Meanwhile, FHA recently published its revised Multifamily Accelerated Processing (MAP) Guide, which is intended to cut the time required to approve loan applications and to assure consistent application of program requirements and credit standards across all HUD processing offices. FHA’s new MAP Guide delegates more underwriting responsibility to approved “MAP lenders” and includes all relevant guidance published by FHA since the MAP Guide was last updated in 2002. This new guide consolidates all necessary underwriting and program requirements in one document and addresses concerns raised by those seeking updated standards.
Earlier this year, FHA issued new multifamily loan closing documents that had not been updated in 40 years. The loan documents required updating to ensure that they would be consistent with modern real estate and lending practices. The new MAP Guide is fully coordinated with the new loan closing documents.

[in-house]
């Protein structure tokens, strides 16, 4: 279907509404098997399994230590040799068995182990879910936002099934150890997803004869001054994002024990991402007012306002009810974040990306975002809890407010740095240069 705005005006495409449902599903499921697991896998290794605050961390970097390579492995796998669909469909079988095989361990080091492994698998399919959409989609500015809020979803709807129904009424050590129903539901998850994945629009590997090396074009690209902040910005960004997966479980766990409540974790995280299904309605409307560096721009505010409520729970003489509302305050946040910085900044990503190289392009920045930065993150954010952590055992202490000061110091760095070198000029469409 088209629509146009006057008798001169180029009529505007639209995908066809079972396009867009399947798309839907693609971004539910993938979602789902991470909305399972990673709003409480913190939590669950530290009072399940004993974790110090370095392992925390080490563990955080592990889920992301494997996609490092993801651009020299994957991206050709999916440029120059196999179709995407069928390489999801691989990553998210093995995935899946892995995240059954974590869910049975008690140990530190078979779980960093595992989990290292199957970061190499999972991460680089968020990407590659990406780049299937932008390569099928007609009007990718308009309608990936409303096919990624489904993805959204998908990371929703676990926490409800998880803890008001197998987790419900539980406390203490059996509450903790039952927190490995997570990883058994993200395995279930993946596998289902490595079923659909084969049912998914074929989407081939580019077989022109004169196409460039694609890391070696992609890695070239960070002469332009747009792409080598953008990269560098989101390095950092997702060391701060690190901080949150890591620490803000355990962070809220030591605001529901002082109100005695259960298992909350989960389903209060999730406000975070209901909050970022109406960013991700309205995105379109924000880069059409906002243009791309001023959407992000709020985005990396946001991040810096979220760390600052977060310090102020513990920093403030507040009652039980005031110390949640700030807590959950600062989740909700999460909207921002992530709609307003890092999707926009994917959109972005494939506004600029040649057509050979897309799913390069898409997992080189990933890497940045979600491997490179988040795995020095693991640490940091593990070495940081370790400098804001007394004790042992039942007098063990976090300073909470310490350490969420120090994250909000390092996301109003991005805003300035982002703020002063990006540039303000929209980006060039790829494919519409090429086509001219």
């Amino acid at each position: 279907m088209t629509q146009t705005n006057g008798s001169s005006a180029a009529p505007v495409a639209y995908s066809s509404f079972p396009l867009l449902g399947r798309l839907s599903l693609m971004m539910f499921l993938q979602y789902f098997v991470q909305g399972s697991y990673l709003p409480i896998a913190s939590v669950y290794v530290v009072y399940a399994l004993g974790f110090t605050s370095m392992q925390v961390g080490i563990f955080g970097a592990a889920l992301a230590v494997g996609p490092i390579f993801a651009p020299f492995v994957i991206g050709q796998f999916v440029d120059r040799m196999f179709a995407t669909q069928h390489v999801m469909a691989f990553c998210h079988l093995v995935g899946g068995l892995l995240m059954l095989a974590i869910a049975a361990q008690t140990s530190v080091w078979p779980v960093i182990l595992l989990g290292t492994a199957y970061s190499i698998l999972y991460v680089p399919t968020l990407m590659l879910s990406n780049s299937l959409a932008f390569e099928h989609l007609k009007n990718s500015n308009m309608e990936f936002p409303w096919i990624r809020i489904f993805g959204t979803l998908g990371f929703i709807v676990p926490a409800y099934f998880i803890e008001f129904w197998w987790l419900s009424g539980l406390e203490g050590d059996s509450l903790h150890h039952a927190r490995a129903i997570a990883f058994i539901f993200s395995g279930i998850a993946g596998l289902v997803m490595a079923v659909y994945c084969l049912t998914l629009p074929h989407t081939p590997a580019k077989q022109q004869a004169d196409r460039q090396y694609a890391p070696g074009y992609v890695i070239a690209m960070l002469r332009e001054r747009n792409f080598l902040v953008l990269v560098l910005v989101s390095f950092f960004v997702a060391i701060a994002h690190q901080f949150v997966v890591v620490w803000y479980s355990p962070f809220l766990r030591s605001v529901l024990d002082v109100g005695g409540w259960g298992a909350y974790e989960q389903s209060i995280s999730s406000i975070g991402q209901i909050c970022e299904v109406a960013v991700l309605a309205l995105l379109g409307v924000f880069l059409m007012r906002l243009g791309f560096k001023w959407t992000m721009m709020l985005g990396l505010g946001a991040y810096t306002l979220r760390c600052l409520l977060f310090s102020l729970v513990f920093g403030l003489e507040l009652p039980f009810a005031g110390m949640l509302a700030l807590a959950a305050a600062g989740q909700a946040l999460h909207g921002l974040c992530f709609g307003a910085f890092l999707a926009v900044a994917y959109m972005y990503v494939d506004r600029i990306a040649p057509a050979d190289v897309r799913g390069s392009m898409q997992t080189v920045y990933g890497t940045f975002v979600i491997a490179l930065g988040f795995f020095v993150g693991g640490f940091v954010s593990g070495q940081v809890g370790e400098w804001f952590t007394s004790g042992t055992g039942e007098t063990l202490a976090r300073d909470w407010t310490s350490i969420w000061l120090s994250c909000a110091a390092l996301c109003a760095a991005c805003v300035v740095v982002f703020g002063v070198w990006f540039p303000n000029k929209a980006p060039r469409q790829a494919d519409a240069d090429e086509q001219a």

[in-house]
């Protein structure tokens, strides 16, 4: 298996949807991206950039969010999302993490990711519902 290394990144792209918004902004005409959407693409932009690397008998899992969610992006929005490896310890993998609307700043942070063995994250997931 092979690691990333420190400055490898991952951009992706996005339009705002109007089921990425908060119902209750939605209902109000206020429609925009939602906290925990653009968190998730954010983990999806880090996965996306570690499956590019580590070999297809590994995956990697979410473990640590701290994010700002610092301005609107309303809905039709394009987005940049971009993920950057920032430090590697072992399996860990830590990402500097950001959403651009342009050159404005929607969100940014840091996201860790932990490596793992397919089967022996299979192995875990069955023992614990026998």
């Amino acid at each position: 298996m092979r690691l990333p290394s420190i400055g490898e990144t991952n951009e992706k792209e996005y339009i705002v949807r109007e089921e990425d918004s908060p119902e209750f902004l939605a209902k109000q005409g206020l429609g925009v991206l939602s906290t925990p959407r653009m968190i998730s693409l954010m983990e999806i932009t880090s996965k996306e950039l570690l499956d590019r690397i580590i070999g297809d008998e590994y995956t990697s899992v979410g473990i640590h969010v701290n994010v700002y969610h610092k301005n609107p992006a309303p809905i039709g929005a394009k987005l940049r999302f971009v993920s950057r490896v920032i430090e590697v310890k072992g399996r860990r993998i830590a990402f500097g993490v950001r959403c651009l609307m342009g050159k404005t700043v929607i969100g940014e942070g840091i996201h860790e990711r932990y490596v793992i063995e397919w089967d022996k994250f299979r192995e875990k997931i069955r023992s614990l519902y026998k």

For more information, visit www.hud.gov and espanol.hud.gov.
September 16, 2011 4:43 pm
Though cash flow may be tight for some homeowners this year, you can still rejuvenate and remodel your apartment without breaking the bank account. If your bathroom is in dire need of an update, consider doing the following to give it a fresh appeal:
Applying a fresh coat of paint is always a great place to start. If you make the decision to do so, why not consider a brand new color? Although this is a reasonably affordable update, don't skimp on quality paint to save a few bucks. With higher-grade paint, you may be able to skip a primer coat, but a cheap product will not get you far.